Artkive, an app designed to eliminate the overwhelming guilt you get tossing your children’s brilliant artwork into the garbage, now has another purpose, too: you can order printed out books of their creations. Instead of just hiding the child’s crumpled up drawings and precious finger-paint covered handprints that school sends home – what is now, like every day? – under cereal boxes and empty bags of chips, you can assure yourself that you’ve found a more efficient means of saving these items instead. You snapped a photo of them.
The sense of relief is overwhelming, I tell you.
OK, I kid…a little.
But as any parent will tell you, kids’ art output is overwhelming, forcing you to curate with a heavy hand. That’s why so many moms (and some dads, too) have begun snapping photos of the art before it hits the trash.
Explains CEO Jedd Gold, who has extensive experience working in kids’ entertainment, including with the relaunch of nostalgic 80′s brands like Strawberry Shortcake and Trolls, he was inspired to build Artkive after witnessing this very behavior at home.
“I was watching my wife take pictures of our kids’ artwork on her camera, that she would upload to her computer, and then she would upload from her computer to one of these photo sites. But by then she wouldn’t remember who created what piece, or when they were created, and they’d be out of order,” he says. “I thought, ‘there’s gotta be an app for that.’ But there really wasn’t.”
So he launched one.
The Kive Company raised $500,000 late last year for its mobile application that helps you to not just take the photos, but also annotate them with things like the child’s name, date of creation, and other comments.
Although the original goal was to make the art archiving process easier – as you can tell by the name – the app’s small but growing customer base of 105,000 (almost all moms) have already found other uses for it. They’re documenting everything that you would save for a kids’ scrapbook, including report cards, photos, other items from events and school activities, and more. One woman even used the app to document the last seven months of her pregnancy.
With this expanded focus, the printed book option begins to make more sense. Because as much as I love my own daughter’s art, I’m not sure how often I’d really revisit it in hardcover book format. But a scrapbook of her pre-kindergarten years? That I could get on board with.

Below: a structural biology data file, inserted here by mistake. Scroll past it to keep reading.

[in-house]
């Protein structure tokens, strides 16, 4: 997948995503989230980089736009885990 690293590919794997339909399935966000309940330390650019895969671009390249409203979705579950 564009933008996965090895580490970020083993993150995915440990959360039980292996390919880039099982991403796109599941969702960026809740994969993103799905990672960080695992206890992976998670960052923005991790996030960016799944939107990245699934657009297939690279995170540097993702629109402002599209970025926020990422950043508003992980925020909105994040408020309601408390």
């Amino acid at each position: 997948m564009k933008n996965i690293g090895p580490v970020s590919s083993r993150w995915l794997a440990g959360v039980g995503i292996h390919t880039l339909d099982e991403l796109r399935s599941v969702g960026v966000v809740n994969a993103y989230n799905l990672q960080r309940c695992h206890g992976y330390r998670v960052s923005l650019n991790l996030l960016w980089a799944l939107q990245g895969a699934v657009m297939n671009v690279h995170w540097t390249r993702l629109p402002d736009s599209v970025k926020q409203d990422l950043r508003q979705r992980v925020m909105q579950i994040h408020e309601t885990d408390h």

Gold initially tested the concept with an alpha product launched in December. He added a “print” button to the app, without offering an explanation or any details as to what the final product would be. Despite this lack of information, a couple hundred Artkive users ordered books.
With the app’s recent update, the book purchasing feature has been overhauled. Users can now review and edit their books, changing things like the title, text on the page, the pictures it includes, and more. Books can either be 8×8″ or 8×11″, and start at $25 for 20 pages. Each additional page is $1.00 more. Before the holidays, the plan is to expand into gifts, like calendars and mugs, for example.
Also new in the recent update is social sharing – something Gold had originally limited, thinking that the last thing anyone would want to see on Facebook was other people’s kids’ drawings. But Artkive’s user base disagreed.
In addition, Artkive has also recently come to Android, however it’s not yet feature-complete with the iOS version due to the company’s limited resources.
I love the idea behind Artkive, but the app itself needs to streamline things a bit. There are too many manual steps involved on almost all screens, from sign-up to upload. These are mainly minor inconveniences, but anything that takes more time that it should – or could – is something that will eventually find itself dropped in favor of quicker, smoother alternatives…like Shutterfly’s automatic upload on its mobile app, perhaps.
Artkive is currently a free download on iTunes here, or Android here.